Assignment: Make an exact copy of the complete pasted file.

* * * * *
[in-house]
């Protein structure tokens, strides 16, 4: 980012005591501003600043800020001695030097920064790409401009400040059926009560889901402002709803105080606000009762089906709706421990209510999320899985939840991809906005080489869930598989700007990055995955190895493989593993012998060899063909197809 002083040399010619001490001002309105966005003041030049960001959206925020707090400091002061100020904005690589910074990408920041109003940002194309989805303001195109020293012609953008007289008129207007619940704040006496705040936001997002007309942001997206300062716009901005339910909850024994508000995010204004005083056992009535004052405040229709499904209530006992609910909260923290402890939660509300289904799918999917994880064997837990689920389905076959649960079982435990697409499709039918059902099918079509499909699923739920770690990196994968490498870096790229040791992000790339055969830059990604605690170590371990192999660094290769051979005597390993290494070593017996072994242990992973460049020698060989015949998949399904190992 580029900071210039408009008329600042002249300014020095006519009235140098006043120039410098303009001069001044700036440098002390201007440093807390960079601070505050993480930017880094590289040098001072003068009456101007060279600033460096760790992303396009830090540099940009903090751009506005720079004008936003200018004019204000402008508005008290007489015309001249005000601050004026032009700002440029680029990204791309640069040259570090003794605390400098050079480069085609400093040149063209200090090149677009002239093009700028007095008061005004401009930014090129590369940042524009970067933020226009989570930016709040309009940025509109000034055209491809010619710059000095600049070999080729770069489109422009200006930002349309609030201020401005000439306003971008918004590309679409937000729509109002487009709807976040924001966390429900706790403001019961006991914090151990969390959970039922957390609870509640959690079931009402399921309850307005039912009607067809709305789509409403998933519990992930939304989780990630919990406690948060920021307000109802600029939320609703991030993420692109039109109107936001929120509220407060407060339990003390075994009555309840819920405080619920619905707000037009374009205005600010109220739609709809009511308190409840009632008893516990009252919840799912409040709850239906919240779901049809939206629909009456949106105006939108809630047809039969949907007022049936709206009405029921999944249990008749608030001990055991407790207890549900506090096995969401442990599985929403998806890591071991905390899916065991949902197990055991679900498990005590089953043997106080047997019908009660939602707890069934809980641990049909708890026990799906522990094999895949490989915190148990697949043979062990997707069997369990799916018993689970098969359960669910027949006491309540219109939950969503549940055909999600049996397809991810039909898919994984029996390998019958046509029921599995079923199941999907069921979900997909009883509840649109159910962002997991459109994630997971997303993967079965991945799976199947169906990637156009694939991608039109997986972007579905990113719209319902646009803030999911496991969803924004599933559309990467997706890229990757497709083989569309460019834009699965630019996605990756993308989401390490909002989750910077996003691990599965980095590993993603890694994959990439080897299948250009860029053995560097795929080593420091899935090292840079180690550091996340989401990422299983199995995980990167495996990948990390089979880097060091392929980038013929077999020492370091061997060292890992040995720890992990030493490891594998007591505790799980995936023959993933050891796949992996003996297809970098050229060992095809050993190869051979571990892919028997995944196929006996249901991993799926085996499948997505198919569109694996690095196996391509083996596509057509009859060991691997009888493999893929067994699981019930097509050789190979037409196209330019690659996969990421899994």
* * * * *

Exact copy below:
[in-house]
């Protein structure tokens, strides 16, 4: 980012005591501003600043800020001695030097920064790409401009400040059926009560889901402002709803105080606000009762089906709706421990209510999320899985939840991809906005080489869930598989700007990055995955190895493989593993012998060899063909197809 002083040399010619001490001002309105966005003041030049960001959206925020707090400091002061100020904005690589910074990408920041109003940002194309989805303001195109020293012609953008007289008129207007619940704040006496705040936001997002007309942001997206300062716009901005339910909850024994508000995010204004005083056992009535004052405040229709499904209530006992609910909260923290402890939660509300289904799918999917994880064997837990689920389905076959649960079982435990697409499709039918059902099918079509499909699923739920770690990196994968490498870096790229040791992000790339055969830059990604605690170590371990192999660094290769051979005597390993290494070593017996072994242990992973460049020698060989015949998949399904190992 580029900071210039408009008329600042002249300014020095006519009235140098006043120039410098303009001069001044700036440098002390201007440093807390960079601070505050993480930017880094590289040098001072003068009456101007060279600033460096760790992303396009830090540099940009903090751009506005720079004008936003200018004019204000402008508005008290007489015309001249005000601050004026032009700002440029680029990204791309640069040259570090003794605390400098050079480069085609400093040149063209200090090149677009002239093009700028007095008061005004401009930014090129590369940042524009970067933020226009989570930016709040309009940025509109000034055209491809010619710059000095600049070999080729770069489109422009200006930002349309609030201020401005000439306003971008918004590309679409937000729509109002487009709807976040924001966390429900706790403001019961006991914090151990969390959970039922957390609870509640959690079931009402399921309850307005039912009607067809709305789509409403998933519990992930939304989780990630919990406690948060920021307000109802600029939320609703991030993420692109039109109107936001929120509220407060407060339990003390075994009555309840819920405080619920619905707000037009374009205005600010109220739609709809009511308190409840009632008893516990009252919840799912409040709850239906919240779901049809939206629909009456949106105006939108809630047809039969949907007022049936709206009405029921999944249990008749608030001990055991407790207890549900506090096995969401442990599985929403998806890591071991905390899916065991949902197990055991679900498990005590089953043997106080047997019908009660939602707890069934809980641990049909708890026990799906522990094999895949490989915190148990697949043979062990997707069997369990799916018993689970098969359960669910027949006491309540219109939950969503549940055909999600049996397809991810039909898919994984029996390998019958046509029921599995079923199941999907069921979900997909009883509840649109159910962002997991459109994630997971997303993967079965991945799976199947169906990637156009694939991608039109997986972007579905990113719209319902646009803030999911496991969803924004599933559309990467997706890229990757497709083989569309460019834009699965630019996605990756993308989401390490909002989750910077996003691990599965980095590993993603890694994959990439080897299948250009860029053995560097795929080593420091899935090292840079180690550091996340989401990422299983199995995980990167495996990948990390089979880097060091392929980038013929077999020492370091061997060292890992040995720890992990030493490891594998007591505790799980995936023959993933050891796949992996003996297809970098050229060992095809050993190869051979571990892919028997995944196929006996249901991993799926085996499948997505198919569109694996690095196996391509083996596509057509009859060991691997009888493999893929067994699981019930097509050789190979037409196209330019690659996969990421899994």